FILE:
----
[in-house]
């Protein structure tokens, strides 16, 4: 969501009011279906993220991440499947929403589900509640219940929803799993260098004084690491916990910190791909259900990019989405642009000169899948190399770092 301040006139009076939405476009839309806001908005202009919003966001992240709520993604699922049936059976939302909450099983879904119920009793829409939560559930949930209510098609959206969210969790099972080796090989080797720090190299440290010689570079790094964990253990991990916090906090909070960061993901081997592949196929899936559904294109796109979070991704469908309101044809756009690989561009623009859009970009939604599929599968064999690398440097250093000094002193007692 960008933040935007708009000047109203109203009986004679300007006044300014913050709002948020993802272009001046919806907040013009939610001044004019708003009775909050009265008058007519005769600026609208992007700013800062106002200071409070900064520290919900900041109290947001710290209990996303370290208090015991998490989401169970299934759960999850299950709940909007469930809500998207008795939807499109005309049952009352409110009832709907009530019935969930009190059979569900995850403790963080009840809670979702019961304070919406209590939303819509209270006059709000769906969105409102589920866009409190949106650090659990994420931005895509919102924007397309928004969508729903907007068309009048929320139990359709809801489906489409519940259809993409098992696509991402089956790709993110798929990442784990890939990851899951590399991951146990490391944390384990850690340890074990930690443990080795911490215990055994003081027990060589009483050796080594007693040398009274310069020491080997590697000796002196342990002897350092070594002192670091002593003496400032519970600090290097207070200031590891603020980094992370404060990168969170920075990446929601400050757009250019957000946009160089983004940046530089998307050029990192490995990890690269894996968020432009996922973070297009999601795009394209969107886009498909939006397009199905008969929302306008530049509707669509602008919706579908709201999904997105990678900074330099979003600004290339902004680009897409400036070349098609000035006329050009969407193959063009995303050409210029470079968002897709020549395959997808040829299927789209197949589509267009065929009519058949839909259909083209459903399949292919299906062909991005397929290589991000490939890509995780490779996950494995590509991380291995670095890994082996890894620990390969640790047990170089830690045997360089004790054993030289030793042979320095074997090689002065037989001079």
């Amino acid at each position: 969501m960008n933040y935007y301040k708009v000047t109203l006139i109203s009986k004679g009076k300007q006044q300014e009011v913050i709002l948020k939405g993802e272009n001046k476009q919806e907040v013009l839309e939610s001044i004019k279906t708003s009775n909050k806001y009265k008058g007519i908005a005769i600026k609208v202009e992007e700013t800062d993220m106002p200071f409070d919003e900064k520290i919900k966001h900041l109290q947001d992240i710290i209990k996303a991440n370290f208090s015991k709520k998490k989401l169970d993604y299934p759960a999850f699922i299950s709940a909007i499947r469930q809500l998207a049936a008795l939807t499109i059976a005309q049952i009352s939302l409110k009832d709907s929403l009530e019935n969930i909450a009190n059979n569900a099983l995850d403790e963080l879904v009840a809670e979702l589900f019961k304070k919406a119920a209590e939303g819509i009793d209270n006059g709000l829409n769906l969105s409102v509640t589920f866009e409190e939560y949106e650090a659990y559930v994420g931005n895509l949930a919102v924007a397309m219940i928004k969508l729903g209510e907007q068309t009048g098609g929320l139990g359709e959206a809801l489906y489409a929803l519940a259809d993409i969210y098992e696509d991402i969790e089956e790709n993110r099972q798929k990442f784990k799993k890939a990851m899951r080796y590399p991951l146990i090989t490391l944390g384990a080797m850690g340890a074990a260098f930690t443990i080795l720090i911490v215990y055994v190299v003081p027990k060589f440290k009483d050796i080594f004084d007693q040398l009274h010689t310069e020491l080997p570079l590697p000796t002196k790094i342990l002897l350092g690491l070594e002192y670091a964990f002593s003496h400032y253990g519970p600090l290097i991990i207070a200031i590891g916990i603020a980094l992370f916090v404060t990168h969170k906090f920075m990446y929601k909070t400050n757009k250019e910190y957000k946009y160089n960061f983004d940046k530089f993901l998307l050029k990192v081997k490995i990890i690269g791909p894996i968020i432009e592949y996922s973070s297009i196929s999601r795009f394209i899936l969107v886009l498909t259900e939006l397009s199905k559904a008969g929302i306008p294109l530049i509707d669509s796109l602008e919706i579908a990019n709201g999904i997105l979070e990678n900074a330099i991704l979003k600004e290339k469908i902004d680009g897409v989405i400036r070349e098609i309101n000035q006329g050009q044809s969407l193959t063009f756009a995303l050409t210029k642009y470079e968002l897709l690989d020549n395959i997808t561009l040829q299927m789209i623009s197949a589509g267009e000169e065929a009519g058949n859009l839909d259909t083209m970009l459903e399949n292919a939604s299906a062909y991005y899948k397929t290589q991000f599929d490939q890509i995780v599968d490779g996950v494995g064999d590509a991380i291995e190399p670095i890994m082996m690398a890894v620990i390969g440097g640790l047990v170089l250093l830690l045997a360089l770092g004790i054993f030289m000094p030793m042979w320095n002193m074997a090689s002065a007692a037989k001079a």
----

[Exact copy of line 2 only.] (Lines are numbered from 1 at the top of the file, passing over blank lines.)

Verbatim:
């Protein structure tokens, strides 16, 4: 969501009011279906993220991440499947929403589900509640219940929803799993260098004084690491916990910190791909259900990019989405642009000169899948190399770092 301040006139009076939405476009839309806001908005202009919003966001992240709520993604699922049936059976939302909450099983879904119920009793829409939560559930949930209510098609959206969210969790099972080796090989080797720090190299440290010689570079790094964990253990991990916090906090909070960061993901081997592949196929899936559904294109796109979070991704469908309101044809756009690989561009623009859009970009939604599929599968064999690398440097250093000094002193007692 960008933040935007708009000047109203109203009986004679300007006044300014913050709002948020993802272009001046919806907040013009939610001044004019708003009775909050009265008058007519005769600026609208992007700013800062106002200071409070900064520290919900900041109290947001710290209990996303370290208090015991998490989401169970299934759960999850299950709940909007469930809500998207008795939807499109005309049952009352409110009832709907009530019935969930009190059979569900995850403790963080009840809670979702019961304070919406209590939303819509209270006059709000769906969105409102589920866009409190949106650090659990994420931005895509919102924007397309928004969508729903907007068309009048929320139990359709809801489906489409519940259809993409098992696509991402089956790709993110798929990442784990890939990851899951590399991951146990490391944390384990850690340890074990930690443990080795911490215990055994003081027990060589009483050796080594007693040398009274310069020491080997590697000796002196342990002897350092070594002192670091002593003496400032519970600090290097207070200031590891603020980094992370404060990168969170920075990446929601400050757009250019957000946009160089983004940046530089998307050029990192490995990890690269894996968020432009996922973070297009999601795009394209969107886009498909939006397009199905008969929302306008530049509707669509602008919706579908709201999904997105990678900074330099979003600004290339902004680009897409400036070349098609000035006329050009969407193959063009995303050409210029470079968002897709020549395959997808040829299927789209197949589509267009065929009519058949839909259909083209459903399949292919299906062909991005397929290589991000490939890509995780490779996950494995590509991380291995670095890994082996890894620990390969640790047990170089830690045997360089004790054993030289030793042979320095074997090689002065037989001079």